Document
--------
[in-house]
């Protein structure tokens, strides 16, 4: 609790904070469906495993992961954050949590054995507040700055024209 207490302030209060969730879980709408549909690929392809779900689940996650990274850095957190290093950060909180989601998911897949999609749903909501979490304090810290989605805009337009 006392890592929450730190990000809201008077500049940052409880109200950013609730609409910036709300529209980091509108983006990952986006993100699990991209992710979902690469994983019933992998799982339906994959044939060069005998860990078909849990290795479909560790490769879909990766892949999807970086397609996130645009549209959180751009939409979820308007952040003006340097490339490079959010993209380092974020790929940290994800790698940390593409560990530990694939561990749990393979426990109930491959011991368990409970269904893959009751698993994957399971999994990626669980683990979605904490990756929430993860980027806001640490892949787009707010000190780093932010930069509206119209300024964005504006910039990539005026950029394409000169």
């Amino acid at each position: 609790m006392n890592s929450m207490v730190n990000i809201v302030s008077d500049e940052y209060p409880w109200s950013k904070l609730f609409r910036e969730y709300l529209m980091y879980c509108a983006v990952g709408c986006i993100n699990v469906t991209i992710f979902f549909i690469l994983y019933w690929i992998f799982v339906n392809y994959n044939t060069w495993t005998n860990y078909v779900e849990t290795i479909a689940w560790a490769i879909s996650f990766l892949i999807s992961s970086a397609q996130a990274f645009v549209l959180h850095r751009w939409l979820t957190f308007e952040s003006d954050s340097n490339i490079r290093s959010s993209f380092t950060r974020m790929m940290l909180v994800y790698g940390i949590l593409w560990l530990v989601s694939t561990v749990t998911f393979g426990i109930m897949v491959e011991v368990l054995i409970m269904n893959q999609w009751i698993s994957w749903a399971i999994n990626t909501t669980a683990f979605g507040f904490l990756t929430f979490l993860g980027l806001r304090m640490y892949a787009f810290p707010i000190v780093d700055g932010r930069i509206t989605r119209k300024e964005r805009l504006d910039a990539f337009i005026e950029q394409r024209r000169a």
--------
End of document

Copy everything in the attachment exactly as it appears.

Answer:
[in-house]
């Protein structure tokens, strides 16, 4: 609790904070469906495993992961954050949590054995507040700055024209 207490302030209060969730879980709408549909690929392809779900689940996650990274850095957190290093950060909180989601998911897949999609749903909501979490304090810290989605805009337009 006392890592929450730190990000809201008077500049940052409880109200950013609730609409910036709300529209980091509108983006990952986006993100699990991209992710979902690469994983019933992998799982339906994959044939060069005998860990078909849990290795479909560790490769879909990766892949999807970086397609996130645009549209959180751009939409979820308007952040003006340097490339490079959010993209380092974020790929940290994800790698940390593409560990530990694939561990749990393979426990109930491959011991368990409970269904893959009751698993994957399971999994990626669980683990979605904490990756929430993860980027806001640490892949787009707010000190780093932010930069509206119209300024964005504006910039990539005026950029394409000169």
């Amino acid at each position: 609790m006392n890592s929450m207490v730190n990000i809201v302030s008077d500049e940052y209060p409880w109200s950013k904070l609730f609409r910036e969730y709300l529209m980091y879980c509108a983006v990952g709408c986006i993100n699990v469906t991209i992710f979902f549909i690469l994983y019933w690929i992998f799982v339906n392809y994959n044939t060069w495993t005998n860990y078909v779900e849990t290795i479909a689940w560790a490769i879909s996650f990766l892949i999807s992961s970086a397609q996130a990274f645009v549209l959180h850095r751009w939409l979820t957190f308007e952040s003006d954050s340097n490339i490079r290093s959010s993209f380092t950060r974020m790929m940290l909180v994800y790698g940390i949590l593409w560990l530990v989601s694939t561990v749990t998911f393979g426990i109930m897949v491959e011991v368990l054995i409970m269904n893959q999609w009751i698993s994957w749903a399971i999994n990626t909501t669980a683990f979605g507040f904490l990756t929430f979490l993860g980027l806001r304090m640490y892949a787009f810290p707010i000190v780093d700055g932010r930069i509206t989605r119209k300024e964005r805009l504006d910039a990539f337009i005026e950029q394409r024209r000169a």